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December 19, 1997


Chachi comes a-visiting

V S Srinivasan

Kamal Hasan. Click for bigger pic!
Chachi 420 finally hits the marquee. As Avvai Shanmughi in the original Tamil and based on Mrs Doubtfire, it became a rage in Tamil Nadu.

"The film will do well, I hope," says Kamal Hasan, who is in Bombay for the release. And if it does become a hit, he hopes he will have a longer tenure in Bollywood than he did after that mega-grosser Ek Duje Ke Liye.

It was after the success of his Hindustani (the dubbed version of the Tamil Indhiyan) that he decided to plunge into Hindi cinema again with Chachi 420 (then Chikni Chachi) and asked old friend Shantanu Sheorey to direct the film. But, within weeks, the relationship soured and Sheorey left the film in a huff.

"It was a big mistake but let us not talk about all those controversies," says Kamal Hasan. "The film is ready. I have directed it afresh. Please let us talk about the present." Like Dev Anand, he has this way of fending off unpleasant questions.

Shantanu Sheorey. Click for bigger pic!
The film, like his Hindustani before it, places a great deal of importance on the make-up by Barry Westmore, which used to consume a tedious five hours each day. Directing the film along with all this preparation must have been taxing. The star cast finally lists Amrish Puri, Om Puri, Paresh Rawal, Johny Walker (who returns to the big screen after 30 years), Tabu and Ayesha Jhulka. Ashwini Bhave, who was part of the original cast, was sacked from the film soon after Sheorey.

"See, she had come in time; there were others waiting too. In fact, everyone had to wait for me to get ready because my make-up took quite some time to happen. There were all these senior artistes also waiting for me. They never cribbed. Then who is Ashwini, sir?"

"I have always maintained that they never waited for me, they waited for the character to come onto the sets. Moreover, since my make-up would run in five hours or so, we had to rush through the shoots. Naturally, your schedule is upset when your artistes are late," he says in some heat, before subsiding. "Sorry for the outburst," eventually he says, contritely.

A still from Chachi 420. Click for bigger pic!
This volatility has been his hallmark since, well his childhood. It actually helped him get his first role. Flashback to 1958 or so...

A little boy comes along with a doctor to treat a woman who is ill at the home of movie mogul A V Meyyappa Chettiar of the AVM Studios. Suddenly a man on the first floor of the bungalow begins shouting into a phone. The doctor is discomfited, but not young Kamal Hasan of Ramanathapuram. He strides up the stairway and tells the astonished noisemaker, "Please keep quiet. Don't shout over the phone like that. Someone in the house is ill."

Meyyappa Chettiar is impressed and gives the boy a role in Kalathur Kannammal for which Kamal Hasan bags the award for best child artiste.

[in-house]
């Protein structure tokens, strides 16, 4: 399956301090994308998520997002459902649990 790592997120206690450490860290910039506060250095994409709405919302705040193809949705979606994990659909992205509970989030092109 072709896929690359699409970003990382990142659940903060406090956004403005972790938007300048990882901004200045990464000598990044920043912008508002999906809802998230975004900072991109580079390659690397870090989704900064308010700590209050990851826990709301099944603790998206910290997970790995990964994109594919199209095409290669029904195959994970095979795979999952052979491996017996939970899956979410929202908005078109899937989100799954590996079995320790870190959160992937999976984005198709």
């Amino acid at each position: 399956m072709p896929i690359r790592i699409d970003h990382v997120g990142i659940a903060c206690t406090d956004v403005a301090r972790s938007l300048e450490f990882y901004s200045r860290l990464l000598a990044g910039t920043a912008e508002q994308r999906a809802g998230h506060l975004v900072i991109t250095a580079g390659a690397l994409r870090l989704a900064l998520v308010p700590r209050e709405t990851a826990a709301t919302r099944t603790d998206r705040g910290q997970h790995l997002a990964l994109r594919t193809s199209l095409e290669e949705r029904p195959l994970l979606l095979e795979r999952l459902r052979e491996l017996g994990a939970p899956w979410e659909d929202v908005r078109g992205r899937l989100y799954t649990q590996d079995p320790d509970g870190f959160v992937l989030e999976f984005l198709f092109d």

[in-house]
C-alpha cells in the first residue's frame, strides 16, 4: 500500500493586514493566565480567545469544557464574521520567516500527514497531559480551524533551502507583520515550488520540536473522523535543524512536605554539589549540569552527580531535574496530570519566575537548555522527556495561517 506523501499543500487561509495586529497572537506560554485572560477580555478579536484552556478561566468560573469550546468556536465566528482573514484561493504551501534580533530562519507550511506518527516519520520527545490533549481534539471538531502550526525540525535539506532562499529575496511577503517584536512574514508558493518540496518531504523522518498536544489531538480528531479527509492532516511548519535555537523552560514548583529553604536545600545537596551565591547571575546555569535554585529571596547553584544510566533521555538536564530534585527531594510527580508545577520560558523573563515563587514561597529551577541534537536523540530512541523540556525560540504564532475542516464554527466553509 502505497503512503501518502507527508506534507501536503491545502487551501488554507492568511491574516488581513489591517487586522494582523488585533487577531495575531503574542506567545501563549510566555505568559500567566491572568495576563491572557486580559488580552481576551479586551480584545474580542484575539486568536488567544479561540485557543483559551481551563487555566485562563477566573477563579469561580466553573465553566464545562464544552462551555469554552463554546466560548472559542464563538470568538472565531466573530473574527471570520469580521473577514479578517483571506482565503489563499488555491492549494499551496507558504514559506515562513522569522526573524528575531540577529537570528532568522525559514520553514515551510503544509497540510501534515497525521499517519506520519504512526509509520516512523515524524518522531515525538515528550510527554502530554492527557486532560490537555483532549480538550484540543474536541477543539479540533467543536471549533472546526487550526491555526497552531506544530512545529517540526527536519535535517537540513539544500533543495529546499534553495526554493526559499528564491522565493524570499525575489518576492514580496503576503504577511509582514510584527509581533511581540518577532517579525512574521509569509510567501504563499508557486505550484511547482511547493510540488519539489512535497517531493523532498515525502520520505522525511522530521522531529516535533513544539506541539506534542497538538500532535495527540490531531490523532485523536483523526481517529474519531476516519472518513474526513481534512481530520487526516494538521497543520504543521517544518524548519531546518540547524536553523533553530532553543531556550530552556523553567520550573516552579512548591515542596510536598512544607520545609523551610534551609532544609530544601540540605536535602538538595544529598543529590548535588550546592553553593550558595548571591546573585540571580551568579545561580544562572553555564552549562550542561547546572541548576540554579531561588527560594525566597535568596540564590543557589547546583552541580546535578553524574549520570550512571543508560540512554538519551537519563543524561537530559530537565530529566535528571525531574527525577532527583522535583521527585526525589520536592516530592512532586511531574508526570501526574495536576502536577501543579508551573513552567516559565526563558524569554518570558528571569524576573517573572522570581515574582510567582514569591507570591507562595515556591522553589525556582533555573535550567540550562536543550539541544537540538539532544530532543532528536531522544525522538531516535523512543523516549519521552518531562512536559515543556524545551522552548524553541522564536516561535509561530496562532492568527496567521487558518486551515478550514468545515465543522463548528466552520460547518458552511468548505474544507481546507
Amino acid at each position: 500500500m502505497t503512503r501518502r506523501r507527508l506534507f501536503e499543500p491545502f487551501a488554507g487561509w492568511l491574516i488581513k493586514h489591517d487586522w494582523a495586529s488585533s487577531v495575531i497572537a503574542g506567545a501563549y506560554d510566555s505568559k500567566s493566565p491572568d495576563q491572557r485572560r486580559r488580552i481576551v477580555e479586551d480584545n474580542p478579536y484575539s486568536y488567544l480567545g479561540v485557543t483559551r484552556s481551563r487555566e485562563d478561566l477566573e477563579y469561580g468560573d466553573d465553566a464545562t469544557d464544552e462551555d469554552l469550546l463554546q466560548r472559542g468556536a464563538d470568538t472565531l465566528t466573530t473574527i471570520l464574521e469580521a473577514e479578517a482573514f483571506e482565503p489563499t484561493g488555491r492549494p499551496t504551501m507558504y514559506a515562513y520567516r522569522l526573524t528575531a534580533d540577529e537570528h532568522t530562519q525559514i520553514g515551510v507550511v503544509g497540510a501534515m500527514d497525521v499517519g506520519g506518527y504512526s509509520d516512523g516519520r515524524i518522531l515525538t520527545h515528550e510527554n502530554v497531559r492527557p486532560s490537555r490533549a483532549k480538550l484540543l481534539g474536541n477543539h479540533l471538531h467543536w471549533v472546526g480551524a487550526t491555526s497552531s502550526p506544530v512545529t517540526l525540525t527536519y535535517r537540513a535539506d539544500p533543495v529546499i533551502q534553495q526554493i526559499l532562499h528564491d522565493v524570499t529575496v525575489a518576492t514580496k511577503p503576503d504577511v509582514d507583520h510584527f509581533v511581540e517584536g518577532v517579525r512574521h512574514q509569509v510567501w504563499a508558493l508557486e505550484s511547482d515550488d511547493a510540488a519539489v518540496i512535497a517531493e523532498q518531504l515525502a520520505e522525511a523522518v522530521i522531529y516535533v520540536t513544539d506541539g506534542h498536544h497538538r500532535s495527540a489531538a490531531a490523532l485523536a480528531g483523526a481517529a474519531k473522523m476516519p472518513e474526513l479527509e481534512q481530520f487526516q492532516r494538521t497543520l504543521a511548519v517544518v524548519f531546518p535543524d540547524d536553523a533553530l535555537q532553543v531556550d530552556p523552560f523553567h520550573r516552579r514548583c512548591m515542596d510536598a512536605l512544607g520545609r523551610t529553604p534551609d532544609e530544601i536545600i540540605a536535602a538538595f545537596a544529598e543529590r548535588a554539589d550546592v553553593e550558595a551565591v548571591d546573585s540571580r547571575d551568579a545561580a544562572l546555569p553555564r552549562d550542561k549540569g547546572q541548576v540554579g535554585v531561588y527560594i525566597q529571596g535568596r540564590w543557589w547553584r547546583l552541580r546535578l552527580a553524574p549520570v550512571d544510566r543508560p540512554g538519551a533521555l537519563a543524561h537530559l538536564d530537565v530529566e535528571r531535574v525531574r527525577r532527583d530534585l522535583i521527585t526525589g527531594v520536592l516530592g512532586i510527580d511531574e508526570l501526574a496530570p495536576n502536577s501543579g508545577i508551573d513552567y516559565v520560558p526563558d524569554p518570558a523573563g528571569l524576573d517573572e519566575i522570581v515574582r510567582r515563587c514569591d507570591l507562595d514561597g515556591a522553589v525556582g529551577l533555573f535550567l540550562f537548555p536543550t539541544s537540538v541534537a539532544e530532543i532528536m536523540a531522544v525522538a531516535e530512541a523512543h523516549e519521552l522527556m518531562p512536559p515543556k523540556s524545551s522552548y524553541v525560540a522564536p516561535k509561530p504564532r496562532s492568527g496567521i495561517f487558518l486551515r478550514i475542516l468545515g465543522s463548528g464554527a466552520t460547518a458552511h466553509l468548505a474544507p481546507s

Growing up, Kamal Hasan started anew as a choreographer, went on to become an assistant director, and co-scripted Unarchigal at 19 and went on for a course in make-up from American whiz Michael Westmore. But he is still uncomfortable with praise.

A still from Chachi 420. Click for bigger pic!
"As a professional I may have achieved something, but I am an ordinary human being. I laugh, I get angry easily and do things much as others do. I'm not a star, I'm not different from others. Even if I like to think I am someone special, the fact is I'm not."

His Raj Kamal Productions has had 10 jubilee hits out of 12 films it launched, but Kamal denies he has his finger on the pulse of southern audiences.

"I have just been making films I want to. The audience has been pretty kind, watching and appreciating my films." As far as the Hindi audiences's reaction to his movies, he says, "Actually, that is my fault. I have not offered them much. After Appu Raja went off well, I just gave them Hindustani." But he isn't convinced he has brought around the Hindi audiences with the latter film. "If you think you've been successful in knowing what the audiences want, you'll find you're mistaken, sir," he says.

Tabu. Click for bigger pic!
Putting his fan following where his mouth is, Kamal Hasan dissolved his fan club in 1989, forming, in its place, a voluntary service organisation called the Kamal Hasan Narpani Iyakkam. An apolitical movement, it organises medical camps for tribals, blood donation camps, seminars and debates on social issues in schools.

"The movement has also pledged more than 15,000 pairs of eyes. My wife Sarika and children Sruthi and Akshara have pledged their eyes along with me," he says.

Kamal Hasan has won 17 Filmfare awards, two Andhra Pradesh state awards, three Tamil Nadu state awards for best acting and three national best actor awards for Moonram Pirai in 1982, Nayakan in 1987 and Indhiyan in 1997. He is the only Indian actor to have six of his films nominated for the Oscars -- Sagar, Nayakan, Swati Muthyam, Thevar Magan, Kuruthipunal and Indhiyan.

Click for bigger pic!
He has also bagged the Karunanidhi award for scriptwriting. He has learnt singing from the legendary Balamurali Krishna and sung songs in his films. His short stories and poems are often published in leading Tamil magazines.

But behind that phenomenal success lies an orderly pattern of work. For example, for every shot he writes down the technical aspects of the shot.

"I have notes for every department, telling them what they should be doing for that particular shot. That makes things a lot easier," he says.

Now he is anxiously awaiting the audience's reaction to Chachi 420. "You will know soon what impact I can make in Hindi," he laughs. A trifle nervously, perhaps.

The Queen and Kamal
When friends fall out...
Kamal Hasan returns to Bollywood

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